The representation of places : idiographic and nomothetic explorations of environmental perception and behaviour / Mara OlekalnsOlekalns, Mara January 1985 (has links)
Bibliography: leaves 347-361 / xv, 428 leaves (some folded) : ill ; 30 cm. / Title page, contents and abstract only. The complete thesis in print form is available from the University Library. / Thesis (Ph.D.)--University of Adelaide, Dept. of Psychology, 1985
(has links) (PDF)
Thesis (M.S. in architecture)--Washington State University, December 2009. / Title from PDF title page (viewed on Jan. 11, 2010). "School of Architecture and Construction Management." Includes bibliographical references (p. 55-58).
Muller, Michael Arnoldus.
Thesis (PhD (Psychotherapy))--University of Pretoria, 2003.
Barnes, Richard D.
Thesis (Ph. D.)--University of Wisconsin--Madison, 1981. / Typescript. Vita. eContent provider-neutral record in process. Description based on print version record. Includes bibliographical references (leaves 132-138).
Riley, Sarah Duncan.
Thesis (M. Arch.)--Virginia Polytechnic Institute and State University, 1993. / Vita. Abstract. Includes bibliographical references (leaves 79-80). Also available via the Internet.
Young, Jo Anne.
(has links) (PDF)
Thesis (M.F.A.)--Montana State University--Bozeman, 2007. / Typescript. Chairperson, Graduate Committee: Dennis Aig. Includes DVD. Includes bibliographical references (leaves 34-37).
04 July 2018
The purpose of this research was to explore four social contexts and determine the kinds of events that specify information for interactive possibilities. Subjects' descriptions of their own videotaped interaction were analyzed for two types of convergence: agreement on the selection of the most important events and similar interpretations of the functional meaning of these events. These were compared to descriptions from independent observers. Critics of a hypothetico-deductive paradigm, particularly in social psychology, claim that experimental controls have eliminated most of what is social in experiments concerned with social interaction. The methodological principles of Kurt Lewin (1943/51) are here suggested as a possible solution to the design problems of abstraction, categorization and interpretation, and form the basis of this research design. In addition, the concept of "affordance", coined by Gibson (1979) to refer to the complementarity of an animal and its environment is adopted in this dissertation. The dynamic relations referred to by the concept of affordance make it well-suited to describe the reciprocal relations in social interaction. Gibson's ecological view can be extended to the social environment and integrated with the sociogenetic theories of Mead (1934) and Vygotsky (1978). The main conceptual hypotheses are as follows: (1) In social interaction, behaviour, gestures and speech constitute events that specify perceptual information for interactive possibilities. The concept affordance encompasses the reciprocal relations as well as the functional meaning of these events. (2) Situations that appear to be different on the surface have dynamic structures that are invariant. These structures or events are perceived by interactants and used to coordinate their interaction. (3) Social relations have been internalized such that the above perceived events have a functional meaning and operate as "signs" of that meaning. Results indicated that there are main events in a social interaction which are more meaningful to interactants than others, and, that there is convergence, both on which events these are, and their general meaning. Also, independent observers shown two of the dyads, identified the same main events as important and described them in a similar way as the original interactants. The conceptual and practical implications of an ecological approach, a Lewinian methodology and the ability of subjects to consistently report on the function and meaning of their own behaviour are discussed. / Graduate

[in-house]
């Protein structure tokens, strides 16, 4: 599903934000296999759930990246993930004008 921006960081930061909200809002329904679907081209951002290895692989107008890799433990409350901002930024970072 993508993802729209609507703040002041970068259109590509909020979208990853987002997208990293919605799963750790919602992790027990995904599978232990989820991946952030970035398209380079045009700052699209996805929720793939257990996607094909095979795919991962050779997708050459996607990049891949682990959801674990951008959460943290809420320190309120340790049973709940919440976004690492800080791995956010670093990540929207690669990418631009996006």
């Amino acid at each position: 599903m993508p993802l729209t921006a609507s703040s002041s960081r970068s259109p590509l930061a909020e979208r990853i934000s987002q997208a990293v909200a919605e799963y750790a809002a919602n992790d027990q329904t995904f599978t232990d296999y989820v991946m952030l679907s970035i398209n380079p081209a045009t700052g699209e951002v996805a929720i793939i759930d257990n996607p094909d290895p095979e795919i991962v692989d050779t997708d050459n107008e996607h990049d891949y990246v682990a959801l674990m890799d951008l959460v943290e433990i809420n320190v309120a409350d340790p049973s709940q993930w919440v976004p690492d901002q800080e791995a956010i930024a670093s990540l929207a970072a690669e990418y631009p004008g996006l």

Perceptions of a changing environment: Extension of dispositional rules for negative behaviors to negative events and their impacts on causal and dispositional attributionsWright, Nolan Lincoln, 1955- January 1989 (has links)
Negativity and Hedonic Relevance are examined as factors potentially influencing attributions associated with changes in the built environment. Ninety-nine male and female university students participated on a "survey" testing the extension of previous research identifying these variables as biasing perceivers toward asserting "person" as opposed to "situational" causation. As predicted, increased negativity resulted in significantly more inferences of negative dispositions to only implicitly involved actors. A significant interaction effect was also identified between negativity and gender, with males making more attributions of causality (blame) in response to a more negative event, as predicted for all subjects, and females making less. No new evidence for the role of Hedonic Relevance was identified due to failure of the associated manipulation. A greater focus on gender differences in future attribution research is recommended, as is a greater awareness among architects and planners of the psychological processes underlying the experience of environmental change.
Managing resources in a simulated commons situation: the effects of goal conditions, orientation, and experienceLevi, Daniel Jay January 1979 (has links)
No description available.
Anikeeff, Pamela Tatiana
No description available.
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